A’ja Wilson is one of the most well-known women’s basketball players in the country. Her list of accolades is long: Three-time All-American, two-time SEC Player of the Year, 2017 Final Four Most Outstanding Player, 2017 National Champion.
But despite being arguably the best women’s college basketball player in the nation, there was a side of Wilson that few people knew — until today.
On Saturday, Wilson penned a piece in The Players’ Tribune about her struggles with dyslexia and the impact the learning disability had on her growing up and through her college career.
In the article, she makes it clear that few people even knew and that was the way she preferred it. However, she thought it was more important for her story to be heard.
“I just kind of felt like it was the right time to release it,” she said. “This is a period of my life — this where my collegiate career is slowing coming to an end and I just felt deep down in my heart that it was okay for the world to know what I was battling with.”
Although Wilson still struggles with her dyslexia, her coach Dawn Staley never wanted her to feel ostracized because of it.
“I think A’ja, in dealing with dyslexia, you always think you’re less than,” Staley said. “You always think you’re a little bit different than everybody else because you don’t pick up on things as quickly. Your processes are just a bit different.”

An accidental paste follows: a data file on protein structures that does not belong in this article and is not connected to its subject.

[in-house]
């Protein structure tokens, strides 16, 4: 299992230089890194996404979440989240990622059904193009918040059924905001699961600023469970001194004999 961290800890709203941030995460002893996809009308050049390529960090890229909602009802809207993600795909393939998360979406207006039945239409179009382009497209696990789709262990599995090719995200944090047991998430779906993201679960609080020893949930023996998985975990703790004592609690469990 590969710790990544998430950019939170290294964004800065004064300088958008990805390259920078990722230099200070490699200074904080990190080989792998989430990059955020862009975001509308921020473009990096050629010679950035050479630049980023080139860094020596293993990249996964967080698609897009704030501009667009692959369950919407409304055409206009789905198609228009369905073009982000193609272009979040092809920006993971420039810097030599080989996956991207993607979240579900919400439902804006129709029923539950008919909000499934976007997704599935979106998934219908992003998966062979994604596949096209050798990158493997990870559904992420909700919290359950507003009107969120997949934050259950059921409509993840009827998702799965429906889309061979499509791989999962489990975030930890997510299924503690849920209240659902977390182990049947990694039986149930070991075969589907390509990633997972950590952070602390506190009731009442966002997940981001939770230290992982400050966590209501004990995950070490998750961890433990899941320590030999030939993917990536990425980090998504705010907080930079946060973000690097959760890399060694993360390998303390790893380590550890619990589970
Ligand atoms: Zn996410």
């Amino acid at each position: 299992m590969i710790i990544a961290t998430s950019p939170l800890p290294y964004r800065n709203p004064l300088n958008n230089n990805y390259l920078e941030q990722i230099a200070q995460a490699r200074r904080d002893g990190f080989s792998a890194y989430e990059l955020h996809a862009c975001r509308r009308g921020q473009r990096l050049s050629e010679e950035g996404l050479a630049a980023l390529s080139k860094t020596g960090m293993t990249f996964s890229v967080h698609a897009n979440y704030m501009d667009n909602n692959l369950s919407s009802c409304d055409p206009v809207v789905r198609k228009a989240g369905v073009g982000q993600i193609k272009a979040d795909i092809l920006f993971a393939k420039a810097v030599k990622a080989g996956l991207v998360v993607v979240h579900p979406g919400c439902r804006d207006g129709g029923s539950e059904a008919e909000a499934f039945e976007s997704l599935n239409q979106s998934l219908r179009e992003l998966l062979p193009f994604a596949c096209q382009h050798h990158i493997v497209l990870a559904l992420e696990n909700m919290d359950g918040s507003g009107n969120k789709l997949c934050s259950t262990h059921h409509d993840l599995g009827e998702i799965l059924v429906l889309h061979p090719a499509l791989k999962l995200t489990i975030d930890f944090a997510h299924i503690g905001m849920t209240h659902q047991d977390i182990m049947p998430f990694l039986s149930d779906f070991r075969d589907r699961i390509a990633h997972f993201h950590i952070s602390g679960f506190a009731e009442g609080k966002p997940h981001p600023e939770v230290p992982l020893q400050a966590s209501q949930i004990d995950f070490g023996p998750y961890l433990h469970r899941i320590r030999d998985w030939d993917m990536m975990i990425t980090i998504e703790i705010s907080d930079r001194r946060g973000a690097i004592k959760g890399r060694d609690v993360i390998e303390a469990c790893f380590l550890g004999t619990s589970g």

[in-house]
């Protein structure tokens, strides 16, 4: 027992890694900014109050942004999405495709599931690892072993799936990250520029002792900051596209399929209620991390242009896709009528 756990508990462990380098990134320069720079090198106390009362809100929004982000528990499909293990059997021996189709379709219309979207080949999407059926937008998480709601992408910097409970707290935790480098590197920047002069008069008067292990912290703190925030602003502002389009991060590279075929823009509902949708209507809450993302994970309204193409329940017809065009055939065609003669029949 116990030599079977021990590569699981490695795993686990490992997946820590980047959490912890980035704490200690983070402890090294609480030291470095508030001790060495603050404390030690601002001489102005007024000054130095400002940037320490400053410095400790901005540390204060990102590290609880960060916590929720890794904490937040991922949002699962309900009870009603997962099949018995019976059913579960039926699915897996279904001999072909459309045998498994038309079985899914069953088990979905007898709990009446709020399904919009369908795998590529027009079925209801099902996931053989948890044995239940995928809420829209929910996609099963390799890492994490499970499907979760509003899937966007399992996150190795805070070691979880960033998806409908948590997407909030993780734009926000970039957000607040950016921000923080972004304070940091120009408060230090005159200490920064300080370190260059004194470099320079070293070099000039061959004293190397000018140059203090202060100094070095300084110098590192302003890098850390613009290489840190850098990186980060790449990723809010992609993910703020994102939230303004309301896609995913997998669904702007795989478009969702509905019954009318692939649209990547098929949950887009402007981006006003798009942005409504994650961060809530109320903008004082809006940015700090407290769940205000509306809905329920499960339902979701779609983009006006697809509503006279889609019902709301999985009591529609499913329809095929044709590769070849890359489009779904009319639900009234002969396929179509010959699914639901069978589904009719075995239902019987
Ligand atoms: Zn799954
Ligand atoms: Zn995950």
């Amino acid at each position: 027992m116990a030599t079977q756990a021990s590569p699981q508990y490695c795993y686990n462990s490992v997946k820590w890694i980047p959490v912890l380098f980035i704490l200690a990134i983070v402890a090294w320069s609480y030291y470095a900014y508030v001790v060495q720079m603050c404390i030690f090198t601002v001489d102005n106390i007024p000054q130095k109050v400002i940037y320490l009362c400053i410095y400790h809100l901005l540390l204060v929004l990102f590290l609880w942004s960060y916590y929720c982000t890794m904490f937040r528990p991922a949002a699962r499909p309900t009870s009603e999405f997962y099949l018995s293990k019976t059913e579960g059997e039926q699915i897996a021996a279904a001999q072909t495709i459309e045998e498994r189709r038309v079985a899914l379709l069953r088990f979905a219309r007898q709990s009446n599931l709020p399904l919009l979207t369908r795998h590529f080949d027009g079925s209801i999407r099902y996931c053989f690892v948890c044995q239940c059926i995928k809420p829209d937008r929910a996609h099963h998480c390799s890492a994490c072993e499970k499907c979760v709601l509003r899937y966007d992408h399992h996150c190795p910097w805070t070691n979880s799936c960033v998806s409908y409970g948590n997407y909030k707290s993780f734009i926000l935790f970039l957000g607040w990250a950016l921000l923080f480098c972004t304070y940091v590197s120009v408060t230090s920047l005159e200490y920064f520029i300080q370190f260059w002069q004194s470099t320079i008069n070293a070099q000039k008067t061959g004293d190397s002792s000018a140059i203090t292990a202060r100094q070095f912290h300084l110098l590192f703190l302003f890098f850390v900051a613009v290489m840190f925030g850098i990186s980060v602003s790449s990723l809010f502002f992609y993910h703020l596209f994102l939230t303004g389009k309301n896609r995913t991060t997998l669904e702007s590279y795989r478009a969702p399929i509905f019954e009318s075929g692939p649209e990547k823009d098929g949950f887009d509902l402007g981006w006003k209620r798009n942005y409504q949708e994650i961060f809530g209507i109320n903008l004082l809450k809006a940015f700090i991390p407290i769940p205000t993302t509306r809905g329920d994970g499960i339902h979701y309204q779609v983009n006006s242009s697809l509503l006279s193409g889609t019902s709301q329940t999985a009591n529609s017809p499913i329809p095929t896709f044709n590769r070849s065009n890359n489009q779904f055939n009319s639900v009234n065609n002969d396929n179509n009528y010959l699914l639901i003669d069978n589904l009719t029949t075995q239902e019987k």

In order to make her feel included, Staley had to get Wilson out of her comfort zone to confront the issue directly. During her sophomore year, the coach made her star player read scripture to the team before games — tapping into Wilson’s fear of public speaking.
“I try to hit my challenges head-on and I try to bring that mentality to our players,” Staley said. “I wanted her to face one of her challenges head-on and reading our scripture each and every game. She made mistakes at times and A’ja will tell you that she laughs at a lot of her mistakes that she makes when it comes to dyslexia and we laugh with her.”
By showing a glimpse into her private life, Wilson hopes that fans will understand that student-athletes are more than just people who play for their entertainment.
“I think people tend to get caught up in the Basketball A’ja and not understand that there’s a whole other side that they never really seen or met before,” she said. “Some people out here, they don’t have a clue what we go through.”
More importantly, having it come from such a high-profile athlete will help other people struggling with dyslexia and other learning disabilities know they aren’t alone.
“She is a beacon of hope for someone else,” Staley said. “A beacon of hope not just as a talented, skilled basketball player but as someone that deals with dyslexia every day.”
That support goes both ways for Wilson, too.
“I see the tweets from people saying that they go through it as well,” she said. “It’s good to know that you are not alone in it.”